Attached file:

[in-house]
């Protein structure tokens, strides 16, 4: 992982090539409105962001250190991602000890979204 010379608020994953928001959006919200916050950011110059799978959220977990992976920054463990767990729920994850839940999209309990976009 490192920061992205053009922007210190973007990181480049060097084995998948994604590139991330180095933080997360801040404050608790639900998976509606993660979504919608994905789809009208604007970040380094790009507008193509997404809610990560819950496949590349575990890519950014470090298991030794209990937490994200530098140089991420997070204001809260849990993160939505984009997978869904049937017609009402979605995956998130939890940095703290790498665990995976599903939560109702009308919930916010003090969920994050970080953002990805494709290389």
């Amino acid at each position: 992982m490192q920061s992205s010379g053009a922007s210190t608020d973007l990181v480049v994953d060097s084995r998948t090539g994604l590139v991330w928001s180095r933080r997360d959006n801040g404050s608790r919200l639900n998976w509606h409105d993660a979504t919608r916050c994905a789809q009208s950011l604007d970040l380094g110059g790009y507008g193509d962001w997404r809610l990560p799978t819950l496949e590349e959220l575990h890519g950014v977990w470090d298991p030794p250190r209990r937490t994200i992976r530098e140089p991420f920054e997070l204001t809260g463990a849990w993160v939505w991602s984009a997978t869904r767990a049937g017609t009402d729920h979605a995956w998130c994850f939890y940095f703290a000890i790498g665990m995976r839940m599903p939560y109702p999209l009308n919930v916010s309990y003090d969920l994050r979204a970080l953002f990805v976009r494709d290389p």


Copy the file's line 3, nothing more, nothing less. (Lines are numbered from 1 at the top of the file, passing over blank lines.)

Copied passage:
């Amino acid at each position: 992982m490192q920061s992205s010379g053009a922007s210190t608020d973007l990181v480049v994953d060097s084995r998948t090539g994604l590139v991330w928001s180095r933080r997360d959006n801040g404050s608790r919200l639900n998976w509606h409105d993660a979504t919608r916050c994905a789809q009208s950011l604007d970040l380094g110059g790009y507008g193509d962001w997404r809610l990560p799978t819950l496949e590349e959220l575990h890519g950014v977990w470090d298991p030794p250190r209990r937490t994200i992976r530098e140089p991420f920054e997070l204001t809260g463990a849990w993160v939505w991602s984009a997978t869904r767990a049937g017609t009402d729920h979605a995956w998130c994850f939890y940095f703290a000890i790498g665990m995976r839940m599903p939560y109702p999209l009308n919930v916010s309990y003090d969920l994050r979204a970080l953002f990805v976009r494709d290389p």